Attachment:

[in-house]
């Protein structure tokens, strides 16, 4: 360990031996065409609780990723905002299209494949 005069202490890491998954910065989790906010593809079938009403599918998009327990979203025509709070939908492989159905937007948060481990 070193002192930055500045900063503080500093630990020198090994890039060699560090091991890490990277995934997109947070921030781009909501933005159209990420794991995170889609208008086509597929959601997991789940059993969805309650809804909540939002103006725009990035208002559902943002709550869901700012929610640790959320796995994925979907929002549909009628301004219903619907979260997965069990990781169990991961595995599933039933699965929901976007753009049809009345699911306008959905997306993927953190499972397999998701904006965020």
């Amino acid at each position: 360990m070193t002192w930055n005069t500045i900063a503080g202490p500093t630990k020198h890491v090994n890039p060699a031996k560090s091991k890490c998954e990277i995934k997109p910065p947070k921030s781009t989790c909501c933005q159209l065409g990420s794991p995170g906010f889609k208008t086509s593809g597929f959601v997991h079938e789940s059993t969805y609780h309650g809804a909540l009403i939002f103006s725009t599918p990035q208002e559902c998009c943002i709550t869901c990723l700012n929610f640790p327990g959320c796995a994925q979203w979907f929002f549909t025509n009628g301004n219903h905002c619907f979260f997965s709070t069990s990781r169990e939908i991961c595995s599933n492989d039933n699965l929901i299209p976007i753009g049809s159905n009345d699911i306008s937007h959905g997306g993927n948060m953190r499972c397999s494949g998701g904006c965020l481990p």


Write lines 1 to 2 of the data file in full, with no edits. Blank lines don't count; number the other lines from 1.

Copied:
[in-house]
């Protein structure tokens, strides 16, 4: 360990031996065409609780990723905002299209494949 005069202490890491998954910065989790906010593809079938009403599918998009327990979203025509709070939908492989159905937007948060481990 070193002192930055500045900063503080500093630990020198090994890039060699560090091991890490990277995934997109947070921030781009909501933005159209990420794991995170889609208008086509597929959601997991789940059993969805309650809804909540939002103006725009990035208002559902943002709550869901700012929610640790959320796995994925979907929002549909009628301004219903619907979260997965069990990781169990991961595995599933039933699965929901976007753009049809009345699911306008959905997306993927953190499972397999998701904006965020």